Ableism–Not Just Another “-ism” for me


In the past few weeks I’ve had the remarkable opportunity to interview several people with physical disabilities (preferred over ‘disabled people’, as they are, of course, people first) for some magazine articles. I’ve learned a great deal, not only about the interviewees themselves, but about their attitudes toward disability and my attitudes toward disability, too. What’s more, the experience has helped me better  understand “-isms” in general, perhaps racism in particular, in ways which, if not particularly flattering to me, might help us all take the time to try to understand what it means to be “other.”

As I’ve written here before, my parents both had some physical disabilities. My father, who has passed, had polio as a teenager and persistent significant one-arm/opposite leg weakness (for the life of me I can’t remember which!) throughout his life. My mother had a stroke when she was nine, probably as a result of some kind of atrial-venous malformation in her brain (there weren’t any CAT scans at the time). She’s dealt with right-sided weakness and spasticity since.

In both cases, it’s hard NOT to be influenced, as a child growing up, by stories your mother tells you (entirely matter-of-factly; my parents were never interested in anyone’s opinion about their disabilities, never mind pity) about how, after her stroke, she couldn’t speak. Or your father’s story of how, in the middle of a polio epidemic, he grew so tired and weak one day on a walk home from work he simply collapsed. About how one of the first things he remembered when he got to rehab was being weighed on something akin to a meat scale, my dad said (he was too weak for anything but). My father, even as a teen, was very tall (well over 6′) and he thought he must have been “close to the door” (as he was fond of saying) when he heard his weight announced as something under 100 pounds.

So: you know what? I’m all in for a discussion of ableism–which, according to a Wikipedia definition, is “the term for the privileging of able-bodiedness resulting in discrimination or social prejudice against people with disabilities.” From another source,, “the thought that people with disabilities are dependent and require the care and support of someone else is an example of ableism.”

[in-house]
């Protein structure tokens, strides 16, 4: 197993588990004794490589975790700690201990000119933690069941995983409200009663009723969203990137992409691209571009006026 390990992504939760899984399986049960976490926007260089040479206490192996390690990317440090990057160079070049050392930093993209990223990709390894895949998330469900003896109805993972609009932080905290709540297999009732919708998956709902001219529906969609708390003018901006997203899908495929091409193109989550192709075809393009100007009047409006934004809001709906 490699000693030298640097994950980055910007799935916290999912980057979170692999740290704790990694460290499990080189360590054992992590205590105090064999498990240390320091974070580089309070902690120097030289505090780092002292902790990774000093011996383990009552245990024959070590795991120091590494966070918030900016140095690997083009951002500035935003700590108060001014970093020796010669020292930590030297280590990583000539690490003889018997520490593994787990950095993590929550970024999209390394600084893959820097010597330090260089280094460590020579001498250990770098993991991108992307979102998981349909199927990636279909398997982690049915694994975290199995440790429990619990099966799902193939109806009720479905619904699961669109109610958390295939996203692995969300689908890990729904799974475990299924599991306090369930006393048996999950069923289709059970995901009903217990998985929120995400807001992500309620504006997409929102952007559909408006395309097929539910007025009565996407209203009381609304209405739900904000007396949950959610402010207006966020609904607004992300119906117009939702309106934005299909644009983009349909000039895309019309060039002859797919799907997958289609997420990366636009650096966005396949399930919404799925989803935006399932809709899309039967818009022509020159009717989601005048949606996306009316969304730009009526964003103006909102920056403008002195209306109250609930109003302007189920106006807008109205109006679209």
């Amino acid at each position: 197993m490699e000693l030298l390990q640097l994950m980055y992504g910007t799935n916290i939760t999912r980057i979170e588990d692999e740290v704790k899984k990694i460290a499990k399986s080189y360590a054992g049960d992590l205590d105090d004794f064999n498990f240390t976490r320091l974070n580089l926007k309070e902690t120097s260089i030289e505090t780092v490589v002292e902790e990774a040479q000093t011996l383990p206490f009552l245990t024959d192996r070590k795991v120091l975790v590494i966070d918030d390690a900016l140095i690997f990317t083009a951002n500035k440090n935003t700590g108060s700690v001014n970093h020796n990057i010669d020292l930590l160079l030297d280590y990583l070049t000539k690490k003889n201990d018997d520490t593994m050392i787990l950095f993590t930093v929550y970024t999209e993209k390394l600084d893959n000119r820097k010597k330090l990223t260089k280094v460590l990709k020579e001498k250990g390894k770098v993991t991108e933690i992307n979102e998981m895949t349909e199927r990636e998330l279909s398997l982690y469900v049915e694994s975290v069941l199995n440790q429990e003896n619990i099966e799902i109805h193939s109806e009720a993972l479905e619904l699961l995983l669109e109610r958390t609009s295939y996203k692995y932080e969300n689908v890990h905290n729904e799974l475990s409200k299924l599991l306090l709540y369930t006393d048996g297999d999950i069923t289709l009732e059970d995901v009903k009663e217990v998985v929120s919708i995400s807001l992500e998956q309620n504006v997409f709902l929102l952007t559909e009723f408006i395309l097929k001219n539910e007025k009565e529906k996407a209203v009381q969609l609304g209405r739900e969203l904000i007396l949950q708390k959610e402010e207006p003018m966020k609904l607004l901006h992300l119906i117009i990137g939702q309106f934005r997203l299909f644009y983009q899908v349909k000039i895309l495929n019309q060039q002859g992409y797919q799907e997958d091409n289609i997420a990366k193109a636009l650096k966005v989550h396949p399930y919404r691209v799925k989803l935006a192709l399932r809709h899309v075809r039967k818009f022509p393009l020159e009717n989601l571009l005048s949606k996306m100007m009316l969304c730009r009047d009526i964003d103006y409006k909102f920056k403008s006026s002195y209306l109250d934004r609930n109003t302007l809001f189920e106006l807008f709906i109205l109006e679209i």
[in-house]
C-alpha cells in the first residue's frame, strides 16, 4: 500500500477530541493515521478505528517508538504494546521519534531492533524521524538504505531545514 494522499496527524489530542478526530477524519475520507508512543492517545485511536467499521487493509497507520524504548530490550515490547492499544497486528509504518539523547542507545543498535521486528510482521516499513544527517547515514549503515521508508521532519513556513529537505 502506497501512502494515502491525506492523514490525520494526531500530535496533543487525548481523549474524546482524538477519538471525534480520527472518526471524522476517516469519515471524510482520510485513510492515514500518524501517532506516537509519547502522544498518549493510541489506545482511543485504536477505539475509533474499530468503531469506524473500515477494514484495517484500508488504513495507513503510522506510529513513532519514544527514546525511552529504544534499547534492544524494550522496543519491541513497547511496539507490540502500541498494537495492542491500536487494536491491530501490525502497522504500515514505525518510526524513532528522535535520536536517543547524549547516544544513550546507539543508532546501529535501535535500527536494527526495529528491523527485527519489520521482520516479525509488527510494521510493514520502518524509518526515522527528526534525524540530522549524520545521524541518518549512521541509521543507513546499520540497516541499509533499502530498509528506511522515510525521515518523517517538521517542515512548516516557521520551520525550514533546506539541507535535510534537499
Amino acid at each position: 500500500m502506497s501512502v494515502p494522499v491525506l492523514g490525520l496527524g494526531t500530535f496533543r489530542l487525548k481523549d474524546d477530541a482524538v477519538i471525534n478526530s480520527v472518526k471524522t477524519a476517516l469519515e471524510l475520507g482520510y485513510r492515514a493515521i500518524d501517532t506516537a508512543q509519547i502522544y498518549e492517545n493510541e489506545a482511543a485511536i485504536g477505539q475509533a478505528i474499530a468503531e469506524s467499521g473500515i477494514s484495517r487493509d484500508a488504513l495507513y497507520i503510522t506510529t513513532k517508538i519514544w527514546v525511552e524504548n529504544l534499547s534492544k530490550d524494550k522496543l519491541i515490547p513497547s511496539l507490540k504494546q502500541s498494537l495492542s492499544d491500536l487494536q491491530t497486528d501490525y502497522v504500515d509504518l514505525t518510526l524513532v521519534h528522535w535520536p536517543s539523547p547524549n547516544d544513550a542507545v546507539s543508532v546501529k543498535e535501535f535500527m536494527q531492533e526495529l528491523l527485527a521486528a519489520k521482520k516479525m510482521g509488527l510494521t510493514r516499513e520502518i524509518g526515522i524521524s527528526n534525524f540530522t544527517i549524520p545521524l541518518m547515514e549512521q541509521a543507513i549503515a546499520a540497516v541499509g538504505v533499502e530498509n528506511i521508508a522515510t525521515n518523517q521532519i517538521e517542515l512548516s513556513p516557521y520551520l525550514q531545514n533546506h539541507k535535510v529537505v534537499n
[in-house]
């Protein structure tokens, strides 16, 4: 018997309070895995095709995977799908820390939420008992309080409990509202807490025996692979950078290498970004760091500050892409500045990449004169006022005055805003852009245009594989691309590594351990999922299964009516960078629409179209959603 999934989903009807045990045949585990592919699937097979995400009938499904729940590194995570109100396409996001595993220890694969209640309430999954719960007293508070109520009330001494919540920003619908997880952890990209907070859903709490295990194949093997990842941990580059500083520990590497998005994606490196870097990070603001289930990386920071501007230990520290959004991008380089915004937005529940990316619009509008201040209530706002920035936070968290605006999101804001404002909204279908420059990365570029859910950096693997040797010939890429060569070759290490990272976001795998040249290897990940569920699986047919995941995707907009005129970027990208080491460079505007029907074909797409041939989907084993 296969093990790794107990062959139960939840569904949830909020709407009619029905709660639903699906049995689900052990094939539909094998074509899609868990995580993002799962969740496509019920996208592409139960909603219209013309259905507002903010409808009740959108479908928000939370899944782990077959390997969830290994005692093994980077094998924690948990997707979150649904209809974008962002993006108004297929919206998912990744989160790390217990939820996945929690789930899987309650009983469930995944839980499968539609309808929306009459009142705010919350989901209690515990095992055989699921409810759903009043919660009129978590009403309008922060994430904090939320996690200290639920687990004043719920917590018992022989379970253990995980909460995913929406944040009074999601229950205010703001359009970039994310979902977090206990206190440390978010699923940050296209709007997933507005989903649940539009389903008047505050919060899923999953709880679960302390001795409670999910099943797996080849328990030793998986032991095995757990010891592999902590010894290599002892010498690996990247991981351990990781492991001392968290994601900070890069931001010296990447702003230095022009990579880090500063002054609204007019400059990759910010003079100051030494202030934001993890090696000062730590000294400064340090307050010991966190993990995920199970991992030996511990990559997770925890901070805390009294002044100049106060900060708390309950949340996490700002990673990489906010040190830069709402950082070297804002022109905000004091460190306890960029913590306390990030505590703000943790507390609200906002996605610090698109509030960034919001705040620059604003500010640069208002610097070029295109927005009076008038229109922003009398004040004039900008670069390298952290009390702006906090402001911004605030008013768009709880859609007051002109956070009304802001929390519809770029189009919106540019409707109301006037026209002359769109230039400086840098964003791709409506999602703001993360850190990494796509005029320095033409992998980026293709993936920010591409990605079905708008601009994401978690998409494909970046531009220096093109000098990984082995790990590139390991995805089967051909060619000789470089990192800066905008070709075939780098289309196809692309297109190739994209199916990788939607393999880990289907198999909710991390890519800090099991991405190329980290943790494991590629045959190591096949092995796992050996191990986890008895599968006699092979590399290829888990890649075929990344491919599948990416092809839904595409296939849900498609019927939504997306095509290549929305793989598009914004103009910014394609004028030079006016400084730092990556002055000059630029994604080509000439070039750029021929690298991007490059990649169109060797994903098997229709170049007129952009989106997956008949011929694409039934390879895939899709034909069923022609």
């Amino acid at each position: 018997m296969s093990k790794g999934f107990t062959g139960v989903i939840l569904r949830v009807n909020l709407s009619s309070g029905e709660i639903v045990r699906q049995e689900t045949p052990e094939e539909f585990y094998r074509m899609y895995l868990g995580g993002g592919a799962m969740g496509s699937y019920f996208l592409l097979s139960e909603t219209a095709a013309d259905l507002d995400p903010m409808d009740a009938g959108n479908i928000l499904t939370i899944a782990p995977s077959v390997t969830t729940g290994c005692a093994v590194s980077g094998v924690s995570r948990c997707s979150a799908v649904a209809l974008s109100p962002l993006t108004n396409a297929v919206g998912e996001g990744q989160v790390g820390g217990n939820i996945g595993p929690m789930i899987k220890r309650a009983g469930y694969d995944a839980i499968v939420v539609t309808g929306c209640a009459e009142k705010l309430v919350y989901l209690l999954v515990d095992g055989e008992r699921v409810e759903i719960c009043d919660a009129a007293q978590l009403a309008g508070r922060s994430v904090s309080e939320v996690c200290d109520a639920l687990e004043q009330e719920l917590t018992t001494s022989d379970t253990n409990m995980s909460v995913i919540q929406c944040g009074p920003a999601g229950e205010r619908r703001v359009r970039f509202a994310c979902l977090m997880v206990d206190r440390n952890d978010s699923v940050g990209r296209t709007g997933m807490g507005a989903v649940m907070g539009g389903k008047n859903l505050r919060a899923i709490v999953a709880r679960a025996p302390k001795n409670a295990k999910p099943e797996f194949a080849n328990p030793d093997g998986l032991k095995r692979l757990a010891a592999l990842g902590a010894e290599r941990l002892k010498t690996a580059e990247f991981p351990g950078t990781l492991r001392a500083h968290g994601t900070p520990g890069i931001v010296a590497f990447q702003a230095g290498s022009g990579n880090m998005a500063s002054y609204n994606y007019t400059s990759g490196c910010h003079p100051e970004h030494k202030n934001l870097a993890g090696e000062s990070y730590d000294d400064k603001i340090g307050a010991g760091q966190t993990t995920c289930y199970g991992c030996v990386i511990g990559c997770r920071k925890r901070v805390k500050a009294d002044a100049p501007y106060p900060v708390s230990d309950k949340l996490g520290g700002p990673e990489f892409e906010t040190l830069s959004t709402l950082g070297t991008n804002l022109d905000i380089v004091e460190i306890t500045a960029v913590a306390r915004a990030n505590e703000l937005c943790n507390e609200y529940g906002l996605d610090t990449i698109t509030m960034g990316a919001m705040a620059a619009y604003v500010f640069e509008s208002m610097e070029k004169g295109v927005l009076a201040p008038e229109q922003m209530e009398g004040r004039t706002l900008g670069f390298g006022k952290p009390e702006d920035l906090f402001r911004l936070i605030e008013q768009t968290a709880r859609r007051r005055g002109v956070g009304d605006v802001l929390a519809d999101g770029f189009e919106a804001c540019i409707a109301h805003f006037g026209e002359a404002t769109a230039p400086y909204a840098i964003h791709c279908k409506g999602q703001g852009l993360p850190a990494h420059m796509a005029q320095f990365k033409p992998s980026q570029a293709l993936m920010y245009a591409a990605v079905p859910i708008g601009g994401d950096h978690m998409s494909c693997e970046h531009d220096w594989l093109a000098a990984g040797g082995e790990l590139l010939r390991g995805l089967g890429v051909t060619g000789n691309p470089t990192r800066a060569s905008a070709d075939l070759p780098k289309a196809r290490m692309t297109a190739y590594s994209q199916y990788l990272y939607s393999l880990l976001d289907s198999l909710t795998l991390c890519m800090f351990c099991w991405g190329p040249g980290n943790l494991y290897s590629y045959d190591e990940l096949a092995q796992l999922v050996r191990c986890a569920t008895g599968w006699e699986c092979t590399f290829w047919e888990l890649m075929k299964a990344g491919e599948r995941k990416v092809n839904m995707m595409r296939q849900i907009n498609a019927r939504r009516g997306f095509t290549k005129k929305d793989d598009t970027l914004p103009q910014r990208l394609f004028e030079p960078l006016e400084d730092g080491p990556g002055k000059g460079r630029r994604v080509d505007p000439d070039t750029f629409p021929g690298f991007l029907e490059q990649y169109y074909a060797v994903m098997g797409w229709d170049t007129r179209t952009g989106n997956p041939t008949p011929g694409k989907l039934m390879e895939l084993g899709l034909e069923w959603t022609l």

In essence, ableism characterizes a person as defined by their disability, just as racism characterizes a person as defined by their race, just as sexism characterizes a person as defined by their gender.

Although I’m a woman, I’ve not been touched–much, anyway–by sexism in my life. And I’m white, so I don’t have personal experience with racism. But ableism’s a different story. There are my parents’ stories, of course. But I also worked for many years as a physical therapist in the areas of neurology and rehab. My patients included many fine and interesting people with both physical and cognitive disabilities.

So all of a sudden it occurs to me, when I’m writing these articles in the past weeks, that “person with a disability” taps a well no different than “person of color.” That when my teenaged interviewee with cerebral palsy says to me she’s fine with questions (about her wheelchair or ‘sticks,’ e.g.) most days but on other days is simply tired of answering repeated inquiries about her body and her mind, it’s a reality check for me. In the past I’ve been kind of affronted by a person of color who said ‘I’m not answering that question AGAIN.’ But put it in the form of ableism (vs racism), and I totally get it.

When I interviewed a middle-aged dancer with multiple disabilities it was tempting to list, among his achievements, sky-diving. He brushed me off–that’s not what he’s about, he said. And his recently-produced dance show is NOT about how is life is an example of what disabled people can do. HE’S JUST A PERSON, he explains to me. Just a person with a body that works, albeit diversely, who loves to dance. As my teenaged interviewee is just a person who’d like to have a normal conversation with peers, about a TV show, or after-school sports. That’s all.

Which has made me reconsider what odd frame of accomplishment/achievement/let’s-just call-it-what-it-is racism it is through which I may judge, however much I don’t mean to, people of color.

In the broadway show Avenue Q there’s a song, “We’re All A Little Bit Racist” and I think it’s useful to expand that to other -isms, as well. The point I’m trying to make is this: Try to find that place where YOU best understand “otherness.” (This is one reason I think it’s useful for people to travel the world, to places where they are clearly excluded by language, custom, etc. It makes you understand “otherness” like little else, if you’ve generally not been “other” in your life.) Imagine this even brief encounter with being on the outside and see if you can extrapolate it to people who experience discrimination based on things that are not essential to who they are.

I’m better at understanding racism, I think, because I’ve had a lifetime of trying to understand ableism. What makes you better at understanding “-isms”?

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